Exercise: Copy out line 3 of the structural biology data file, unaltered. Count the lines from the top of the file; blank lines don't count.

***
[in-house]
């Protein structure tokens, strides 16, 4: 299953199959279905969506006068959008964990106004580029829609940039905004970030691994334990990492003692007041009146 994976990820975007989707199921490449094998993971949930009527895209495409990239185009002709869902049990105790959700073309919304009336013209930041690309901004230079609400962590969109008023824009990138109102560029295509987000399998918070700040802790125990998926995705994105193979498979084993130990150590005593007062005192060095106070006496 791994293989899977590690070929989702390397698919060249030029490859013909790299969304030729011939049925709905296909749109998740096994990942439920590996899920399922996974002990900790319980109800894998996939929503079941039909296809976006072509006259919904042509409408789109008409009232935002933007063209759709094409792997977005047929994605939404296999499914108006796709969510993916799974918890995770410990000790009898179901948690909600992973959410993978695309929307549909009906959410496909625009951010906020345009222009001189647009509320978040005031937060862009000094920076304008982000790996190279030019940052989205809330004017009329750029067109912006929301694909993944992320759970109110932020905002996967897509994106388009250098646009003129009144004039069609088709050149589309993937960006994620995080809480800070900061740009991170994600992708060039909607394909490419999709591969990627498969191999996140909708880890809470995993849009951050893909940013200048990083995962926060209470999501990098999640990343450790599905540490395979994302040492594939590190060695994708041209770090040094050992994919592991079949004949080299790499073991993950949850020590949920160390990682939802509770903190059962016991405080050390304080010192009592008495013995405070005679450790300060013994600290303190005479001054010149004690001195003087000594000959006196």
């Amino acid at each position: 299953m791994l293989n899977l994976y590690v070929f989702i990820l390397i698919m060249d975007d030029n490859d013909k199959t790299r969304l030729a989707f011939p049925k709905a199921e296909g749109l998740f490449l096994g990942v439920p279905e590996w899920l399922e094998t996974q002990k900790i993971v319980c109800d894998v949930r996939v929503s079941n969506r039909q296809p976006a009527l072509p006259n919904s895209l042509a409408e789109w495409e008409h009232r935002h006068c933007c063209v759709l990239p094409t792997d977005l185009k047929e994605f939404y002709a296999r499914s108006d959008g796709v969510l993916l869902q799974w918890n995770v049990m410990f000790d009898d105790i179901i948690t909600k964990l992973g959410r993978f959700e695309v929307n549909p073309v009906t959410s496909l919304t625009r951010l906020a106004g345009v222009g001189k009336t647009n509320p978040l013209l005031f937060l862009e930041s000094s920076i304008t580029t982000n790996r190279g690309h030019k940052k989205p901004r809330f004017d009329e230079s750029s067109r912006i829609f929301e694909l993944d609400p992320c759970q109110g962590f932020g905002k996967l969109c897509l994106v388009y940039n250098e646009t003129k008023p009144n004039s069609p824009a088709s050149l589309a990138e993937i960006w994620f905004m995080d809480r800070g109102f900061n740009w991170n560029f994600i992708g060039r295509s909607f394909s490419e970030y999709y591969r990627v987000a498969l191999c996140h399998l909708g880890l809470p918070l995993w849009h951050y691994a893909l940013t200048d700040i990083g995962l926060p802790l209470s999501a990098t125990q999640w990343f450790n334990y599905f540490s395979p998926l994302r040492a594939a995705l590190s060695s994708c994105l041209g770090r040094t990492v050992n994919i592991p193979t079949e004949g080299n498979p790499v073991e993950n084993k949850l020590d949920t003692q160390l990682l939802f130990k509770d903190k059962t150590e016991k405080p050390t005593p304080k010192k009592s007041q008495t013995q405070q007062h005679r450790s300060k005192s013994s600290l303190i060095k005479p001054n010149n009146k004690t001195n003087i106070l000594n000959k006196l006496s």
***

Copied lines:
């Amino acid at each position: 299953m791994l293989n899977l994976y590690v070929f989702i990820l390397i698919m060249d975007d030029n490859d013909k199959t790299r969304l030729a989707f011939p049925k709905a199921e296909g749109l998740f490449l096994g990942v439920p279905e590996w899920l399922e094998t996974q002990k900790i993971v319980c109800d894998v949930r996939v929503s079941n969506r039909q296809p976006a009527l072509p006259n919904s895209l042509a409408e789109w495409e008409h009232r935002h006068c933007c063209v759709l990239p094409t792997d977005l185009k047929e994605f939404y002709a296999r499914s108006d959008g796709v969510l993916l869902q799974w918890n995770v049990m410990f000790d009898d105790i179901i948690t909600k964990l992973g959410r993978f959700e695309v929307n549909p073309v009906t959410s496909l919304t625009r951010l906020a106004g345009v222009g001189k009336t647009n509320p978040l013209l005031f937060l862009e930041s000094s920076i304008t580029t982000n790996r190279g690309h030019k940052k989205p901004r809330f004017d009329e230079s750029s067109r912006i829609f929301e694909l993944d609400p992320c759970q109110g962590f932020g905002k996967l969109c897509l994106v388009y940039n250098e646009t003129k008023p009144n004039s069609p824009a088709s050149l589309a990138e993937i960006w994620f905004m995080d809480r800070g109102f900061n740009w991170n560029f994600i992708g060039r295509s909607f394909s490419e970030y999709y591969r990627v987000a498969l191999c996140h399998l909708g880890l809470p918070l995993w849009h951050y691994a893909l940013t200048d700040i990083g995962l926060p802790l209470s999501a990098t125990q999640w990343f450790n334990y599905f540490s395979p998926l994302r040492a594939a995705l590190s060695s994708c994105l041209g770090r040094t990492v050992n994919i592991p193979t079949e004949g080299n498979p790499v073991e993950n084993k949850l020590d949920t003692q160390l990682l939802f130990k509770d903190k059962t150590e016991k405080p050390t005593p304080k010192k009592s007041q008495t013995q405070q007062h005679r450790s300060k005192s013994s600290l303190i060095k005479p001054n010149n009146k004690t001195n003087i106070l000594n000959k006196l006496s």